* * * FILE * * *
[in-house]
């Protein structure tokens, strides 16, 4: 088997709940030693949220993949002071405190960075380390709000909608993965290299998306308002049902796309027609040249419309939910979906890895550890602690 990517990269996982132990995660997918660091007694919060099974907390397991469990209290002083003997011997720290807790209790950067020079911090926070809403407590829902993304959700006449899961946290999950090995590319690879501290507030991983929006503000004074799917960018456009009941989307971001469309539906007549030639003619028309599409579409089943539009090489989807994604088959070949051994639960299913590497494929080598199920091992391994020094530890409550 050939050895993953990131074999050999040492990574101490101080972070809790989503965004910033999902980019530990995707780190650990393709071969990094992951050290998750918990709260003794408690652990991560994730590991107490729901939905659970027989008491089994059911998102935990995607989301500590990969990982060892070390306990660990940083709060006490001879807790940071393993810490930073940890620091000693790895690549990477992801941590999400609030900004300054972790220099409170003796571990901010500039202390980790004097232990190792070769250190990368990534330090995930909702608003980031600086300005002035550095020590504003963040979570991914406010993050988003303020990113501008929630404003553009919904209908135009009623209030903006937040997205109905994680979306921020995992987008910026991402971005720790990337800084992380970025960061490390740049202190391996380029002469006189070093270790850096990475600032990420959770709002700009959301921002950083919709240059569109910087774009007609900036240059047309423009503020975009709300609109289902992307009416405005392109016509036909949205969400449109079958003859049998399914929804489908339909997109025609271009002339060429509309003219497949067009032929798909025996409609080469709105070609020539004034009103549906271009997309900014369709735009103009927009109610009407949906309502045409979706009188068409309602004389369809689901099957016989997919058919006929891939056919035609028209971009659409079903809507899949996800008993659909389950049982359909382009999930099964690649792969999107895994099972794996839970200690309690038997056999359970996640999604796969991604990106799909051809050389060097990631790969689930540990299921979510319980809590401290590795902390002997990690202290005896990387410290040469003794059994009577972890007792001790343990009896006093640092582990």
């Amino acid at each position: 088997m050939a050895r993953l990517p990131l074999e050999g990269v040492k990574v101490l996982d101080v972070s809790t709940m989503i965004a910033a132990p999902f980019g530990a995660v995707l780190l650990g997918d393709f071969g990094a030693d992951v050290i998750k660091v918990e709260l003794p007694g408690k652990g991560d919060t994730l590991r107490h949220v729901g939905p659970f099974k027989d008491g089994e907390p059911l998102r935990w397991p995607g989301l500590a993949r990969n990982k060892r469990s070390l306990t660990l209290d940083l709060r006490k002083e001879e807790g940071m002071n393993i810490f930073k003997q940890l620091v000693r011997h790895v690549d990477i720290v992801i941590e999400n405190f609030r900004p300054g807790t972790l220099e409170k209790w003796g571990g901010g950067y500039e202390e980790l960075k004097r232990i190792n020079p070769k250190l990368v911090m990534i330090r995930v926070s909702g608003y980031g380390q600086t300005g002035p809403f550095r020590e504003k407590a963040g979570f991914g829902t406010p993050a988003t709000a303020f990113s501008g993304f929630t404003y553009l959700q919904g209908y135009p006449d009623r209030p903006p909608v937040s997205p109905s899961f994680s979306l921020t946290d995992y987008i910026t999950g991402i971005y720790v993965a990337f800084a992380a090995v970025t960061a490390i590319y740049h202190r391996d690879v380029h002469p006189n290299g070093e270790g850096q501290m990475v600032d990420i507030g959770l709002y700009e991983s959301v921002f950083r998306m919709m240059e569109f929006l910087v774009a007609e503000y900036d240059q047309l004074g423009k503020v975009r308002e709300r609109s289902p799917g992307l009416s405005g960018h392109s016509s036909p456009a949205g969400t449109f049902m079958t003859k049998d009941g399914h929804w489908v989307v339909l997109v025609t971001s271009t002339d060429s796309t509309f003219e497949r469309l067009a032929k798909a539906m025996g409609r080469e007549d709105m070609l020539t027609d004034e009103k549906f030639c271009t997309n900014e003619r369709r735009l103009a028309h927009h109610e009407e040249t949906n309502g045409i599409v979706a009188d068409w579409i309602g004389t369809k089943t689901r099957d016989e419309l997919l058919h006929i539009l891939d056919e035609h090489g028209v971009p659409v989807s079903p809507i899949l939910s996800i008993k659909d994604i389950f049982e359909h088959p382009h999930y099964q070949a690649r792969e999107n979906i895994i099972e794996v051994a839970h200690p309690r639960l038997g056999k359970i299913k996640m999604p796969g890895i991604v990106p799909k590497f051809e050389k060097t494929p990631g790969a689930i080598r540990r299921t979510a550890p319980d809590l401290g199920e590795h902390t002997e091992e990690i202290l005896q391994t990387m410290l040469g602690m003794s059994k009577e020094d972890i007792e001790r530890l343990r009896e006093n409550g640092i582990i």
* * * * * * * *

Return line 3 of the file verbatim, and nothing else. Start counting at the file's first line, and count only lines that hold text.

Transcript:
């Amino acid at each position: 088997m050939a050895r993953l990517p990131l074999e050999g990269v040492k990574v101490l996982d101080v972070s809790t709940m989503i965004a910033a132990p999902f980019g530990a995660v995707l780190l650990g997918d393709f071969g990094a030693d992951v050290i998750k660091v918990e709260l003794p007694g408690k652990g991560d919060t994730l590991r107490h949220v729901g939905p659970f099974k027989d008491g089994e907390p059911l998102r935990w397991p995607g989301l500590a993949r990969n990982k060892r469990s070390l306990t660990l209290d940083l709060r006490k002083e001879e807790g940071m002071n393993i810490f930073k003997q940890l620091v000693r011997h790895v690549d990477i720290v992801i941590e999400n405190f609030r900004p300054g807790t972790l220099e409170k209790w003796g571990g901010g950067y500039e202390e980790l960075k004097r232990i190792n020079p070769k250190l990368v911090m990534i330090r995930v926070s909702g608003y980031g380390q600086t300005g002035p809403f550095r020590e504003k407590a963040g979570f991914g829902t406010p993050a988003t709000a303020f990113s501008g993304f929630t404003y553009l959700q919904g209908y135009p006449d009623r209030p903006p909608v937040s997205p109905s899961f994680s979306l921020t946290d995992y987008i910026t999950g991402i971005y720790v993965a990337f800084a992380a090995v970025t960061a490390i590319y740049h202190r391996d690879v380029h002469p006189n290299g070093e270790g850096q501290m990475v600032d990420i507030g959770l709002y700009e991983s959301v921002f950083r998306m919709m240059e569109f929006l910087v774009a007609e503000y900036d240059q047309l004074g423009k503020v975009r308002e709300r609109s289902p799917g992307l009416s405005g960018h392109s016509s036909p456009a949205g969400t449109f049902m079958t003859k049998d009941g399914h929804w489908v989307v339909l997109v025609t971001s271009t002339d060429s796309t509309f003219e497949r469309l067009a032929k798909a539906m025996g409609r080469e007549d709105m070609l020539t027609d004034e009103k549906f030639c271009t997309n900014e003619r369709r735009l103009a028309h927009h109610e009407e040249t949906n309502g045409i599409v979706a009188d068409w579409i309602g004389t369809k089943t689901r099957d016989e419309l997919l058919h006929i539009l891939d056919e035609h090489g028209v971009p659409v989807s079903p809507i899949l939910s996800i008993k659909d994604i389950f049982e359909h088959p382009h999930y099964q070949a690649r792969e999107n979906i895994i099972e794996v051994a839970h200690p309690r639960l038997g056999k359970i299913k996640m999604p796969g890895i991604v990106p799909k590497f051809e050389k060097t494929p990631g790969a689930i080598r540990r299921t979510a550890p319980d809590l401290g199920e590795h902390t002997e091992e990690i202290l005896q391994t990387m410290l040469g602690m003794s059994k009577e020094d972890i007792e001790r530890l343990r009896e006093n409550g640092i582990i």